there ensued a fray within the Counter gates between Ferrers and the officers, not without hurt of either part, so that the serjeant was driven to defend himself with his mace of arms, and had the crown thereof broken off by bearing off a stroke, and his man struck down.[4]

The two sheriffs of London arrived, but when the Serjeant demanded Ferrers' release, the sheriffs, according to Holinshed, treated the request "contemptuously, with many proud words".[4]

Weldon, the creditor who had instigated the arrest, and the two sheriffs and others were then summoned before the Commons on 28 March 1542 to answer charges of breach of parliamentary privilege, and were committed to the Tower for two days. The matter was referred to the Privy Council, and the King claimed privilege for his servants' attendance upon the business of parliament, stating that:

We be informed by our judges that we at no time stand so highly in our estate royal as in the time of Parliament, wherein we as head and you as members are conjoined and knit together into one body politic, so that whatsoever offence or injury during that time is offered to the meanest members of the House is to be judged as done against our person and the whole court of Parliament.[5]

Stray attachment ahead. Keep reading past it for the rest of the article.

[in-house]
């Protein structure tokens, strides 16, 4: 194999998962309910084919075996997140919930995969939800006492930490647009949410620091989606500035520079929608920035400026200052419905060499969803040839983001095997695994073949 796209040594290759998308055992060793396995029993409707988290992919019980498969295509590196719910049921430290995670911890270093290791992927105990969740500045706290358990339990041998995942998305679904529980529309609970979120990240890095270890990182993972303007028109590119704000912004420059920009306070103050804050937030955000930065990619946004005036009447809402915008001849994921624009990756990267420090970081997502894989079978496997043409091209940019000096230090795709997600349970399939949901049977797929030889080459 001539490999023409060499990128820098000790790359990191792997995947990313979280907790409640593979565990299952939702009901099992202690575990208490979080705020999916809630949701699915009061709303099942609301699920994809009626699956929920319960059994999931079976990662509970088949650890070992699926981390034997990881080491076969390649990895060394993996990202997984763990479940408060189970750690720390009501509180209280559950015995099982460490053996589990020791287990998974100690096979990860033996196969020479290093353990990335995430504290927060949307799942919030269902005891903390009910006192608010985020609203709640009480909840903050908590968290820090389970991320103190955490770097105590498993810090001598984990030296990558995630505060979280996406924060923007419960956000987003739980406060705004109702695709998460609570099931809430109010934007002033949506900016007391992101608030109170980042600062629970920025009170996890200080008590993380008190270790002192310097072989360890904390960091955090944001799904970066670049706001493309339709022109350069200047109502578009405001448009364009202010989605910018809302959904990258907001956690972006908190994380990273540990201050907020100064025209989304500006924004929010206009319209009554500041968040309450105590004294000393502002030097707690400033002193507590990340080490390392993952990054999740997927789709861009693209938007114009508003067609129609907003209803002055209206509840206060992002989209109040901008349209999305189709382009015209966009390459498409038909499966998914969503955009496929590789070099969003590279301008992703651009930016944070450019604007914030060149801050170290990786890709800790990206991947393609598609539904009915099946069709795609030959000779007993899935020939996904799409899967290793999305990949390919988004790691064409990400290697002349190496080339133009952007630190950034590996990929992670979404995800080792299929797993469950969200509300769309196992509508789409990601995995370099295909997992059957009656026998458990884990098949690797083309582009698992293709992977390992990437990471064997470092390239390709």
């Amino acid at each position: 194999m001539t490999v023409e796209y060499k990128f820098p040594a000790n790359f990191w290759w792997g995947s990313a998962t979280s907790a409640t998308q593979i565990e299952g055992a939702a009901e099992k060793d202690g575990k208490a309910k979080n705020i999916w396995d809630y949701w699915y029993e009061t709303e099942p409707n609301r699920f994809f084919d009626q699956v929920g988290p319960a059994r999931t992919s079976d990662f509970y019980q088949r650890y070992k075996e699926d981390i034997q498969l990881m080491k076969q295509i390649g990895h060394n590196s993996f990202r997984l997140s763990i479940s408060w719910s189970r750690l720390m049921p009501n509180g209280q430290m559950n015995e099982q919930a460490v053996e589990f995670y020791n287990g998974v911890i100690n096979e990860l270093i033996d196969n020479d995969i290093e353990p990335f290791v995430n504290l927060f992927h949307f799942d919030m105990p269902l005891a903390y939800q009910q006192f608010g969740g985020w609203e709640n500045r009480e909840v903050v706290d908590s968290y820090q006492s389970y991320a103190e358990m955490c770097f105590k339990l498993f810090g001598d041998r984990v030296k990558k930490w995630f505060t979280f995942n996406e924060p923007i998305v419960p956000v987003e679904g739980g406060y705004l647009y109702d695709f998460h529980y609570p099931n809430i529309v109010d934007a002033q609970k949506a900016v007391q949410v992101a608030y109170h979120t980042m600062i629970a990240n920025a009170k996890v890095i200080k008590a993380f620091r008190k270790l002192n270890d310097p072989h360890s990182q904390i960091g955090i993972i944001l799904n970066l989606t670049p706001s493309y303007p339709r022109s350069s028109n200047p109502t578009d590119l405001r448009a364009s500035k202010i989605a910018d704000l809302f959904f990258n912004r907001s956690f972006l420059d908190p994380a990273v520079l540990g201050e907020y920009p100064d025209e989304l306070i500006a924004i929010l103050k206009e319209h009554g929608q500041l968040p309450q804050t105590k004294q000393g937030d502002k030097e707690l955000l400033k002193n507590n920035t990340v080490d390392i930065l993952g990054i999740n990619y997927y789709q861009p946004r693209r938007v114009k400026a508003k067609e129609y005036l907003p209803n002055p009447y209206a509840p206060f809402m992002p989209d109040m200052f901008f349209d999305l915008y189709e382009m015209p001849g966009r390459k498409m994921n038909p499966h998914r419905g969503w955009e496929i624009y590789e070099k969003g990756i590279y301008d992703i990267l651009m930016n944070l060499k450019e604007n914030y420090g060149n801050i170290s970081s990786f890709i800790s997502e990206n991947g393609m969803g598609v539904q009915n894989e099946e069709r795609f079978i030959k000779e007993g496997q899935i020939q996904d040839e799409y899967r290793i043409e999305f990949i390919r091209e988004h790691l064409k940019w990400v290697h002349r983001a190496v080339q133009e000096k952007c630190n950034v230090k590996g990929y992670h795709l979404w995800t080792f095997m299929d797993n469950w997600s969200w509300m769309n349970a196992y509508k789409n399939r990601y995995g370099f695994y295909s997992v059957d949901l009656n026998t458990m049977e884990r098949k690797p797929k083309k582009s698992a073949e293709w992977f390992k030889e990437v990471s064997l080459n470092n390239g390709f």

The incident thus established the immunity of members of the Commons from civil arrest while the House was in session.[6]

Later career and work in entertainment[edit]

During the Scottish campaign of 1547 Ferrers was a commissioner of transport, and is described by William Patten in The Late Expedition in Scotland as being at the time 'a gentleman of my lord Protectors'. Ferrers survived Somerset's downfall in October 1549 and execution in January 1552, and was appointed by the Duke of Northumberland to devise entertainments to amuse the young King Edward VI during the Christmas season of 1551–2.[6] The then Master of the Revels, Sir Thomas Cawarden (a former fellow page of the chamber with Ferrers), was told by Northumberland to assist Ferrers. Material relating to the preparation of the entertainments is in the Revels accounts in the Loseley manuscripts (now in the Folger Shakespeare Library). The Acts of the Privy Council record that Northumberland paid Ferrers £50, and that the entire entertainment cost about £500. Ferrers is reported by the chronicler Richard Grafton to have outdone his predecessors:

in shew of sundry sightes and devises of rare invention, and in act of divers enterludes and matters of pastime, played by persons, as not onely satisfied the common sorte, but also were very well liked and allowed by the counsayle and other of skill in the like pastimes.[7]